BERLIN (Reuters) - Germany's incoming gas price levy, which is meant to distribute the high costs of replacing Russian gas among all end-consumers, is to be set at between 2 and 3 euro cents per kilowatt hour (kWh), industry and government sources said.
For an average family of four, a 2-cent levy per kWh would amount to additional costs of around 400 euros annually. At 3 cents, the annual costs would amount to around 600 euros.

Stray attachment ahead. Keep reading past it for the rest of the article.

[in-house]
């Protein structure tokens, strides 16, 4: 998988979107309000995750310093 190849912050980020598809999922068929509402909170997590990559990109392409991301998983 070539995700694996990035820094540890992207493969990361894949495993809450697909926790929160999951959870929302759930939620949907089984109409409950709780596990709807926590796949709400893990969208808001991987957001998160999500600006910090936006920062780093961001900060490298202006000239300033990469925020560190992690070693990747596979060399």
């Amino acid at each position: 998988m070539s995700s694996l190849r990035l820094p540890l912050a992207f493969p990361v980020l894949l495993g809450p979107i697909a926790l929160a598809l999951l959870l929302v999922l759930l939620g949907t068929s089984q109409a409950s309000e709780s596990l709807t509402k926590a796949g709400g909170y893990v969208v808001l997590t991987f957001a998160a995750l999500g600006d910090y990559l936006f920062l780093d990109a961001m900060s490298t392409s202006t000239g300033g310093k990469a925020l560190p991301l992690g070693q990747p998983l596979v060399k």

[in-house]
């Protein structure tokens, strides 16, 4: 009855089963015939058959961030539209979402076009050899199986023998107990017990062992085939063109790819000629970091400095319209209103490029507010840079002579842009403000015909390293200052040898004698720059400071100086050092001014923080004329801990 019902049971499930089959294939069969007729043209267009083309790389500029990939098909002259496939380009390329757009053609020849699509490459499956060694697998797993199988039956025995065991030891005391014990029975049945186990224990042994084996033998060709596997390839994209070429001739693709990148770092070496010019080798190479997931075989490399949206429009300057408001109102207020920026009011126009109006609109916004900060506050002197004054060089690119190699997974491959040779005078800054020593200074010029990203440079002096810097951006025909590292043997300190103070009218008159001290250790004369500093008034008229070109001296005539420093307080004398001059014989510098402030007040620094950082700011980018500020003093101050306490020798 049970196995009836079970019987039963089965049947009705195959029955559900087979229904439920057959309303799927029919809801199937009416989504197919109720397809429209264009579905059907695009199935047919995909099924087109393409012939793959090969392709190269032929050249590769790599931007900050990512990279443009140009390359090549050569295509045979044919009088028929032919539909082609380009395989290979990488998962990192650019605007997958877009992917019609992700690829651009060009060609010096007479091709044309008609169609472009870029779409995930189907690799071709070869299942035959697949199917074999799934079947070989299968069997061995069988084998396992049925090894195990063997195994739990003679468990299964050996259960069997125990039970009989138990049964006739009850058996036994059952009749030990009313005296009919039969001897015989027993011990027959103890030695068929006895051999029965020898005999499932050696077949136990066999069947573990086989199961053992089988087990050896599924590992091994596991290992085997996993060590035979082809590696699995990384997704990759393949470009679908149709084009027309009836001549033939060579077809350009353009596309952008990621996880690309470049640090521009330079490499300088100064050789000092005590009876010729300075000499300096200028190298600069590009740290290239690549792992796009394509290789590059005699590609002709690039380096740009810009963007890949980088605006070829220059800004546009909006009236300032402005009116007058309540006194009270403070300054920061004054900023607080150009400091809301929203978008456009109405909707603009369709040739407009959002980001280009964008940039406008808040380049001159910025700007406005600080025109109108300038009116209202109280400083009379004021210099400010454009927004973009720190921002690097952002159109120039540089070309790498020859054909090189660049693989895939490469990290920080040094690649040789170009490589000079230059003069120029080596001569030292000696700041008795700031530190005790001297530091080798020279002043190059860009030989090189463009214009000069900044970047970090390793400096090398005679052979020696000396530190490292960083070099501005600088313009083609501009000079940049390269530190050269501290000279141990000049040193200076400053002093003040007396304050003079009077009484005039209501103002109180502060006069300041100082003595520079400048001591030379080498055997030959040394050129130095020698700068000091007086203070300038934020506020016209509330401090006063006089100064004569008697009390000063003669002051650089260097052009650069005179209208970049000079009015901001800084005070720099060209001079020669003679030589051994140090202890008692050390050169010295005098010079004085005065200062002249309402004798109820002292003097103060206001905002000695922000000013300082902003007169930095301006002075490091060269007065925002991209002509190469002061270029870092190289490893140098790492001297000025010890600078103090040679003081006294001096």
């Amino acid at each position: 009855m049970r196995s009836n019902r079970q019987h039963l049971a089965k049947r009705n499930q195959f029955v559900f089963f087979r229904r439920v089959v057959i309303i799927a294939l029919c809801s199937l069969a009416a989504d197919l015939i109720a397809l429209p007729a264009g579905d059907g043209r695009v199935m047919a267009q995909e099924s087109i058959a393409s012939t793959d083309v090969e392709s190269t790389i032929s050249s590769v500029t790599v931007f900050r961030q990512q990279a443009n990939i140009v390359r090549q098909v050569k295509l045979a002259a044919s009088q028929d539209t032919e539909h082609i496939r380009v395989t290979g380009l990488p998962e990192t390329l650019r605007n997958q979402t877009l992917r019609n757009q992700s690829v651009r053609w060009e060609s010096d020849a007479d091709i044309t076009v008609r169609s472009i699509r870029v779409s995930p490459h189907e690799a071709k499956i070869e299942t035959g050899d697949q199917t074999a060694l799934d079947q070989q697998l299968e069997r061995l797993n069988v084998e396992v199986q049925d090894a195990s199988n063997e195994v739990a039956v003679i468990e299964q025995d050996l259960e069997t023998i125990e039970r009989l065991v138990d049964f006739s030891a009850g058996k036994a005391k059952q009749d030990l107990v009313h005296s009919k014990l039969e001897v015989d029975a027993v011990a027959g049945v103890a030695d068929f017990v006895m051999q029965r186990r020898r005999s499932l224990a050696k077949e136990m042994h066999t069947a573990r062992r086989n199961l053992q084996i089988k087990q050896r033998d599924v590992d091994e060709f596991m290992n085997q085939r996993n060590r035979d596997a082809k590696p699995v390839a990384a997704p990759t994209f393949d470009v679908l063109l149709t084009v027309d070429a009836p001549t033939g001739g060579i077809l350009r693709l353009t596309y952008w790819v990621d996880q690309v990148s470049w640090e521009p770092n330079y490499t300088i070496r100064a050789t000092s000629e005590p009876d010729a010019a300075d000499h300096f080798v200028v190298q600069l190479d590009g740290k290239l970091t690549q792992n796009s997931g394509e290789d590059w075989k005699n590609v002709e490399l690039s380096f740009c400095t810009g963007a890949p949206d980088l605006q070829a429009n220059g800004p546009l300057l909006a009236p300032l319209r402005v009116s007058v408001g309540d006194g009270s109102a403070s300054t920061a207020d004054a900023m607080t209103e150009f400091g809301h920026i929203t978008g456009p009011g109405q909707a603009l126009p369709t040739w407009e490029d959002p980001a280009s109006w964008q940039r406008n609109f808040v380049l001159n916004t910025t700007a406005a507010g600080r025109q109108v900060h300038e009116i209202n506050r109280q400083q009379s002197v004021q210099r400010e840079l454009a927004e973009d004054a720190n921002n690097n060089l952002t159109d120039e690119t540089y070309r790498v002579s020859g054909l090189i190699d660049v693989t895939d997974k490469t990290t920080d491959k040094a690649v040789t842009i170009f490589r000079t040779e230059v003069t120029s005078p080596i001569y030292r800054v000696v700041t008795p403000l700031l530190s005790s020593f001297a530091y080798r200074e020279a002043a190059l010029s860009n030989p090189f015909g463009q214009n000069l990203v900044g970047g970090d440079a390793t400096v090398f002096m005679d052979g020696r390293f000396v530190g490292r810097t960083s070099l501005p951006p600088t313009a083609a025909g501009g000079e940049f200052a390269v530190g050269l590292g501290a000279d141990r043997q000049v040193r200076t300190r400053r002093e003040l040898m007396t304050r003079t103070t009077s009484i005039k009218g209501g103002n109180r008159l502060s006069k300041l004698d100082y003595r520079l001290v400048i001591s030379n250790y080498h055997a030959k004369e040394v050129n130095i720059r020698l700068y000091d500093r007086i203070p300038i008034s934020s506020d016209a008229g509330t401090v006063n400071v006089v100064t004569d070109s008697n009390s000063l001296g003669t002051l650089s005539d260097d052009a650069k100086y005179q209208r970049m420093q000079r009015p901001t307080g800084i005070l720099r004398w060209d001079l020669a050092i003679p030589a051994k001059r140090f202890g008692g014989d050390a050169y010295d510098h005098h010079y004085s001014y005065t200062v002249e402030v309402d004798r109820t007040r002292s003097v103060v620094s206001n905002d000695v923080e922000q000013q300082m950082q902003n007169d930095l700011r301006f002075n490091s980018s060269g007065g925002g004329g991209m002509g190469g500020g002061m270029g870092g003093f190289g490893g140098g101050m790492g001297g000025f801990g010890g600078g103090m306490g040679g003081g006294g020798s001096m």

Trading Hub Europe, Germany's gas market operator, is expected to announce the cost of the levy later Monday, which is meant to help Uniper and other importers cope with soaring prices due to reduced Russian supply.
Germany's cabinet on Aug. 4 agreed to impose the levy from October 2022 to April 2024.
It aims to share 90% of importers' additional costs of replacing a shortage of gas from Russia among both households and industrial consumers.
(Reporting by Markus Wacket; Writing by Rachel More; Editing by Paul Carrel and Maria Sheahan)